Challenges and opportunities of Ukraine’s luxury market

Four years since my last visit to Kiev, this August, I was pleasantly surprised by many infrastructure investments such as the brand new international airport (still with no parking and most tax free retail still vacant), the Football Stadium which hosted last year’s Euro Cup, the re-construction of the city’s commercial dock for cruise ships on the Dniper river which connect Kiev to Odessa at the Black Sea.


A flurry of new hotel openings, most of them five star, such as the Fairmont, Park Inn by Radisson and 11 Mirrors Hotel (Design Hotels), motivated by last year’s Euro Cup, added to the already established InterContinental, Hyatt Regency, Opera and Premier Palace. However, due to very high rates, the majority of five star hotels did not succeed in attracting football fans which preferred lower category hotels or very short stays, flying back to Poland (co-host country of Euro 2012). Despite encouraging recent reports, just when Kiev’s luxury hospitality market was about to enter a stabilization phase, there is a major risk of an over-supply and therefore a drop in rates, due to the imminent openings of Renaissance (Marriott) and Hilton, while the Sofitel is in advanced stages of construction.

In an exclusive interview to CPP-LUXURY.COM, Ingo Peters, Regional Vice-President, Fairmont Hotels & Resorts said: ‘This year the competitive 4+5 star hotels performed cumbersome i.e. an occupancy around 50-55 % ( some 3 to 4 points down over 2012) and an ADR around EURO 180 (down by some 40E in 2012 = EURO 2012). The end of the year – Sep to Dec – should be relative good with various Conferences, a.o. Economic Forum, OESC, Tiger Conference and Sportive/Cultural events.’

On the challenges of doing business in Ukraine, Mr Ingo Peters mentioned: Ensuring that the level of tourist/guest services in Kyiv corresponds to international standards; building Ukraine’s brand and marketing it regionally, nationally and internationally; reating a favorable organizational, legal and economic environment; cultivating a skilled, educated and motivated workforce with good knowledge of English; still challenges with regular food and beverage supply from the country, as well as challenges with importations.’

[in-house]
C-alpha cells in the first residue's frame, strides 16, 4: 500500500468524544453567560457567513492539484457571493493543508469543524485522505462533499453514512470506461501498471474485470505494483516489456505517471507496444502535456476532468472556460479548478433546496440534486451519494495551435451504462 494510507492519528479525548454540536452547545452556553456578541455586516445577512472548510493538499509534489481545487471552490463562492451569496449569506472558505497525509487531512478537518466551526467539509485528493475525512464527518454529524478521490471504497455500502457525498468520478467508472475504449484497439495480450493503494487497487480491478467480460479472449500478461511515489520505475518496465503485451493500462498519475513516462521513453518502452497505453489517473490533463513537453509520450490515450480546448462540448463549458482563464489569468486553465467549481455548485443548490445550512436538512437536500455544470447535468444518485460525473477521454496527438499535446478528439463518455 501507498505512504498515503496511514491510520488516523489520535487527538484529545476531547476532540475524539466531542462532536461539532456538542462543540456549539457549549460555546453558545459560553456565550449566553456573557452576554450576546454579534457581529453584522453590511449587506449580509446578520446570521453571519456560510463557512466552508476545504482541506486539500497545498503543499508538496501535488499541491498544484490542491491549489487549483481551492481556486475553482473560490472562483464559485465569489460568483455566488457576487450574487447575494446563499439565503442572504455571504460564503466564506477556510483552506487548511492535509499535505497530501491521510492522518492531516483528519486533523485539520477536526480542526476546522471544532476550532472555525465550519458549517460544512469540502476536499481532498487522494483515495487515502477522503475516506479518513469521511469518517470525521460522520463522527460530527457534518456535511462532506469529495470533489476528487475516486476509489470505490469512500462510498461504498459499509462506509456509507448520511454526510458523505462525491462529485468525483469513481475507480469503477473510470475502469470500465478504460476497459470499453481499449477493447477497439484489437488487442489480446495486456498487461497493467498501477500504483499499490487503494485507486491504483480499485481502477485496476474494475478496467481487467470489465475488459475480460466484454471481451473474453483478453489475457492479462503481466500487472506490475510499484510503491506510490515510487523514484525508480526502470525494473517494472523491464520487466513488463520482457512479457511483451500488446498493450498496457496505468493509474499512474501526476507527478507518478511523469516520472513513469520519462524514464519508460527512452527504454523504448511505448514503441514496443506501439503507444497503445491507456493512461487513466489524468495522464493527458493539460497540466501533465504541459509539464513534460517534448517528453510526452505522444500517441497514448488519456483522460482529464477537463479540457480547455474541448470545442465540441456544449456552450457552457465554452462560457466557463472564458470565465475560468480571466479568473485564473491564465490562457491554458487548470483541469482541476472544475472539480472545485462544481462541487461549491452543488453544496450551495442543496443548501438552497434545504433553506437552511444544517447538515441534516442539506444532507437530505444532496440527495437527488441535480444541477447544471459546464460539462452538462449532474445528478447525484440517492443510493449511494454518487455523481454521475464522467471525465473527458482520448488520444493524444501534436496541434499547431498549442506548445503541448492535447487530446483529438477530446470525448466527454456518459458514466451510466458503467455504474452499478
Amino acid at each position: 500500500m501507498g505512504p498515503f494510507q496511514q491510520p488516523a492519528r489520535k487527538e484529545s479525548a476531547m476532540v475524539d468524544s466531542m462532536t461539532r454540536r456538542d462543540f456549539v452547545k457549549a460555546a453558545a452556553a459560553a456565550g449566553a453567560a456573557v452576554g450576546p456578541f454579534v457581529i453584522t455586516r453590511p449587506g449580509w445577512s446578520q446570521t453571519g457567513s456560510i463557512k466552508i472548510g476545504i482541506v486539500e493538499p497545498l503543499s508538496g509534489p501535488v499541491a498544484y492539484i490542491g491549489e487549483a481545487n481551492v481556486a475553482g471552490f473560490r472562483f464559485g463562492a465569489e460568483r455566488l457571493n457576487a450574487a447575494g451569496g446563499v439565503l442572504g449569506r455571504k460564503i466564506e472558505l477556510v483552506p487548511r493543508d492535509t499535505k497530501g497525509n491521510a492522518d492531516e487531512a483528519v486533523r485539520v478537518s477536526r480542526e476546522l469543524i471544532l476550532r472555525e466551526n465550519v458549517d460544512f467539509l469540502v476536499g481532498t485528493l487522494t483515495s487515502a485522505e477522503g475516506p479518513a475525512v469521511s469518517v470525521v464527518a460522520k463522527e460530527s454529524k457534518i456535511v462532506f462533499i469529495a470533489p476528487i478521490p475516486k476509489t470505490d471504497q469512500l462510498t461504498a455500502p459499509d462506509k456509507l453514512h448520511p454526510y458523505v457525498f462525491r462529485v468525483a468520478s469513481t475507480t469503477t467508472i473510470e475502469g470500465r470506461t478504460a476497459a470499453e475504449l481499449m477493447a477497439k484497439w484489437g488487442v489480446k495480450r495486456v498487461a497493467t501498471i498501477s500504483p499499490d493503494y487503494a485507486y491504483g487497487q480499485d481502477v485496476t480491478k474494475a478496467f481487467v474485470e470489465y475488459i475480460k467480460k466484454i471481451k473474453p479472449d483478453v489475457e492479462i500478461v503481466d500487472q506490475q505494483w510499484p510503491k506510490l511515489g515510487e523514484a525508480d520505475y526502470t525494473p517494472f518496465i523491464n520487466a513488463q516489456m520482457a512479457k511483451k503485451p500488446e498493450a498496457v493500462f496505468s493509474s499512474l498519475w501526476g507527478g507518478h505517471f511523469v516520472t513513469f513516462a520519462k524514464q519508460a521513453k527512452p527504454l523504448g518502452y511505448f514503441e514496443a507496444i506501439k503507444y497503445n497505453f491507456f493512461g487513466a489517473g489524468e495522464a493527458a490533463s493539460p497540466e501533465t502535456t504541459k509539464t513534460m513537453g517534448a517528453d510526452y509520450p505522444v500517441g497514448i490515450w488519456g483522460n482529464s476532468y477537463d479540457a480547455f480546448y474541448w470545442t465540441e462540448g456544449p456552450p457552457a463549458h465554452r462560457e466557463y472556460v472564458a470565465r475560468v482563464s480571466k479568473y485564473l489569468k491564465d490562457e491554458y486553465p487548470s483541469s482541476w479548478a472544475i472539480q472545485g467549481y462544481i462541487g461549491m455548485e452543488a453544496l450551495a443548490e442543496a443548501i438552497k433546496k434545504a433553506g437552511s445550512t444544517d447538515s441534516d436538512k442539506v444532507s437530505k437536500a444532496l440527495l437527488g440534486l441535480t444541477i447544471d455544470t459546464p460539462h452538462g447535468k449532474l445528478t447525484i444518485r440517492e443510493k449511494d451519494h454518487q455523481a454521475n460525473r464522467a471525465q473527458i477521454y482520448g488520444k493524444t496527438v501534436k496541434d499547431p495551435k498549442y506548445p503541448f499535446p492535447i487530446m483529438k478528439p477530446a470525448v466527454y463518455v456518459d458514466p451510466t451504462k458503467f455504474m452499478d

As for luxury fashion, in spite of the arrival of several new mono-brand stores in the past two years (Prada – directly operated, Dolce & Gabbana – franchised or most recently Michael Kors – franchised), wealthy Ukrainian consumers still prefer the already 10 year old Sanahunt, one of the finest luxury department stores in Europe.

Some of the very wealthy ladies I have encountered told me that they ‘felt sad’ to see many brands leave Sanahunt and open mono-brands, as they have and always will appreciate Sanahunt’s carefully perfected and personalized customer service and buying, the team, knowing each and every customer to the smallest details. Although, it lost the distribution of brands such as Dior, Saint Laurent, Prada or Dolce & Gabbana, Sanahunt, today, feature some of the world’s most sought after brands Azzedine Alaia, Balenciaga, Marchesa, Kiton, Jimmy Choo etc. One such wealthy lady told me: ‘In the mono-brand stores we can find the same collections as in any other store abroad. They don’t understand the market and they do not understand the local consumer’

To understand the downfall of the luxury fashion, accessories and jewelry market sectors in Ukraine, which we estimate at 30% in terms of sales and 50% in terms of lost consumers, neither Helen Marlen Group (franchisee of Gucci, Ferragamo, DSquared etc), nor the franchisees of Max Mara (the capital city in the world with 6 Max Mara shops, unfortunately, most featuring an old retail concept which made them look make-shift), Crystal Group and Noblesse replied to our repeated requests to comment on the current situation of the market. In an effort to make up for losses at mono-brand stores, it came to me as no surprise that Helen Marlen Group is expanding with a new downtown multi-brand store, possibly outlet or a mix of unsold goods from the stores.